The Office of the President (OP) would meet with lawmakers on Sept. 1 to get the proposed mining revenue sharing scheme moving.
“It (proposed scheme) has to move but there is no deadline as to when it should be passed,” Mines and Geosciences Bureau director Leo Jasareno told reporters after the meeting of the Mining Industry Coordinating Council (MICC) at the Board of Investments last Friday.
Last June, the MICC approved the scheme in which mining firms will have to remit to the government either 10 percent of the gross revenues or 55 percent of adjusted net mining revenues plus a percentage of the excess profit, whichever is higher.
The proposed scheme will apply to metallic mines put up under Mineral Production Sharing Agreement (MPSA) and Financial or Technical Assistance Agreement (FTAA).
At present, mining firms operating under an MPSA pay a two-percent excise tax on gross sales, as well as regular corporate income tax, business tax and payments for indigenous people affected by the mining operations. Those operating in mineral reservation areas pay an additional five-percent royalty.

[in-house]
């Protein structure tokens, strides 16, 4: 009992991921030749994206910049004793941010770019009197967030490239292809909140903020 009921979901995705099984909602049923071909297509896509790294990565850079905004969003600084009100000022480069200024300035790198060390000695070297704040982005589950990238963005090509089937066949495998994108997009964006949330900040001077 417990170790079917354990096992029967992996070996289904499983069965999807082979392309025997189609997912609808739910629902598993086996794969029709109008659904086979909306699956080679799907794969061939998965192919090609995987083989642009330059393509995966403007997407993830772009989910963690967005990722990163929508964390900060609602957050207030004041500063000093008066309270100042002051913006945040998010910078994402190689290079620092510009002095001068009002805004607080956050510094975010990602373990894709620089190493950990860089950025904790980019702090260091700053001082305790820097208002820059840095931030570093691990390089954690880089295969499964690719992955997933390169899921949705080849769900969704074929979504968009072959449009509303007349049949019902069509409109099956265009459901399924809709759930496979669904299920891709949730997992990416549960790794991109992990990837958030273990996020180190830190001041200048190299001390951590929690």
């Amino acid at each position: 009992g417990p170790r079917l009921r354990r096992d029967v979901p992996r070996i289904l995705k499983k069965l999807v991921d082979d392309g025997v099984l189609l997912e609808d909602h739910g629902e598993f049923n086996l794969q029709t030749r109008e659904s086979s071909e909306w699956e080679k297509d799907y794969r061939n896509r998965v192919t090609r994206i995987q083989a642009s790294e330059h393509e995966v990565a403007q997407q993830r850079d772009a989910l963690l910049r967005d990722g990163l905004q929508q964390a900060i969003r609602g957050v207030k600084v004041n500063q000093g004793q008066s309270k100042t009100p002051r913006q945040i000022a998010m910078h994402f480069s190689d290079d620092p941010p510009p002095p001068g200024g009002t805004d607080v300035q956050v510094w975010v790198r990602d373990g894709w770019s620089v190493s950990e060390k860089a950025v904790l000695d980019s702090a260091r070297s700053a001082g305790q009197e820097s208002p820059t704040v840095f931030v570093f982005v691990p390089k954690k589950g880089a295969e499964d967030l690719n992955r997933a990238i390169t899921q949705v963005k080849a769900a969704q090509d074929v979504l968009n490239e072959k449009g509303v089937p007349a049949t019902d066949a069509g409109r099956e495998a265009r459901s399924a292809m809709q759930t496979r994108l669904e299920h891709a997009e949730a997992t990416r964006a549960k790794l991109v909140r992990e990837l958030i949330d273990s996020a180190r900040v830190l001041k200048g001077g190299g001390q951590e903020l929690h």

Firms with FTAA contracts meanwhile, share 50 percent of their revenues with the government.
Following the MICC’s approval, the proposed scheme was sent to Malacañang for endorsement to Congress.
Amid concerns raised on the proposed revenue-sharing scheme, Jasareno said the MICC will be holding a dialogue with the Chamber of Mines of the Philippines (COMP).
“Part of our protocol is to continue engaging with them,” he said.
The COMP said earlier the proposed revenue-sharing scheme will make the local mining industry uncompetitive and discourage investments as the country currently imposes the highest mining tax rates in the world.
The MICC, a joint committee of the Economic Development Cluster and the Climate Change Cluster, was created by Executive.
Written by: Louella D. Disederio